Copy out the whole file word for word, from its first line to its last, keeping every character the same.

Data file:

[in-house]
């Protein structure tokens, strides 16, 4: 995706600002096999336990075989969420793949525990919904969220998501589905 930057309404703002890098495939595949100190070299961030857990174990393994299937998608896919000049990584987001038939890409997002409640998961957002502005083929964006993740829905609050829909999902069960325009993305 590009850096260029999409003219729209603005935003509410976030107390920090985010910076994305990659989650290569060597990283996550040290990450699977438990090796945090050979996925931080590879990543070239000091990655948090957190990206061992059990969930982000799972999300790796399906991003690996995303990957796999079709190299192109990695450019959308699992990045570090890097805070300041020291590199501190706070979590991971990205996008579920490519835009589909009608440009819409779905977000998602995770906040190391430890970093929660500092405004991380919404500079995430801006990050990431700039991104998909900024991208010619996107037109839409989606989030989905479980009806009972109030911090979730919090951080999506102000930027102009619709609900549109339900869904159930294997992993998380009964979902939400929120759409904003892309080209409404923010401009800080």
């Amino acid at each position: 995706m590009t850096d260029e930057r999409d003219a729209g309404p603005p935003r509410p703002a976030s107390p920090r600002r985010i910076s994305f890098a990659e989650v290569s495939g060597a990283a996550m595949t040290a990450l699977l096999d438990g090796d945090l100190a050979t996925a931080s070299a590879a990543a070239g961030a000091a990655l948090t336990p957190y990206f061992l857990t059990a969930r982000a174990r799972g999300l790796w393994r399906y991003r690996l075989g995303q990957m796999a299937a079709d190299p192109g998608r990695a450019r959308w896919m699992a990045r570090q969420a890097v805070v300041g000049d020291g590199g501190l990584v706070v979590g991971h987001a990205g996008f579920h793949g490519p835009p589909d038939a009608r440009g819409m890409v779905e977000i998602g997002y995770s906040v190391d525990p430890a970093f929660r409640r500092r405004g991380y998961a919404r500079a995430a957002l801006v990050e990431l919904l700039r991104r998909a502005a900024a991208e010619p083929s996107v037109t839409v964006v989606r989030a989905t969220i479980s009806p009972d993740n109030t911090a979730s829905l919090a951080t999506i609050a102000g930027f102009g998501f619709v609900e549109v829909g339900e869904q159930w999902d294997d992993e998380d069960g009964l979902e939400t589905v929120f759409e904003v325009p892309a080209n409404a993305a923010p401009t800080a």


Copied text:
[in-house]
């Protein structure tokens, strides 16, 4: 995706600002096999336990075989969420793949525990919904969220998501589905 930057309404703002890098495939595949100190070299961030857990174990393994299937998608896919000049990584987001038939890409997002409640998961957002502005083929964006993740829905609050829909999902069960325009993305 590009850096260029999409003219729209603005935003509410976030107390920090985010910076994305990659989650290569060597990283996550040290990450699977438990090796945090050979996925931080590879990543070239000091990655948090957190990206061992059990969930982000799972999300790796399906991003690996995303990957796999079709190299192109990695450019959308699992990045570090890097805070300041020291590199501190706070979590991971990205996008579920490519835009589909009608440009819409779905977000998602995770906040190391430890970093929660500092405004991380919404500079995430801006990050990431700039991104998909900024991208010619996107037109839409989606989030989905479980009806009972109030911090979730919090951080999506102000930027102009619709609900549109339900869904159930294997992993998380009964979902939400929120759409904003892309080209409404923010401009800080």
């Amino acid at each position: 995706m590009t850096d260029e930057r999409d003219a729209g309404p603005p935003r509410p703002a976030s107390p920090r600002r985010i910076s994305f890098a990659e989650v290569s495939g060597a990283a996550m595949t040290a990450l699977l096999d438990g090796d945090l100190a050979t996925a931080s070299a590879a990543a070239g961030a000091a990655l948090t336990p957190y990206f061992l857990t059990a969930r982000a174990r799972g999300l790796w393994r399906y991003r690996l075989g995303q990957m796999a299937a079709d190299p192109g998608r990695a450019r959308w896919m699992a990045r570090q969420a890097v805070v300041g000049d020291g590199g501190l990584v706070v979590g991971h987001a990205g996008f579920h793949g490519p835009p589909d038939a009608r440009g819409m890409v779905e977000i998602g997002y995770s906040v190391d525990p430890a970093f929660r409640r500092r405004g991380y998961a919404r500079a995430a957002l801006v990050e990431l919904l700039r991104r998909a502005a900024a991208e010619p083929s996107v037109t839409v964006v989606r989030a989905t969220i479980s009806p009972d993740n109030t911090a979730s829905l919090a951080t999506i609050a102000g930027f102009g998501f619709v609900e549109v829909g339900e869904q159930w999902d294997d992993e998380d069960g009964l979902e939400t589905v929120f759409e904003v325009p892309a080209n409404a993305a923010p401009t800080a």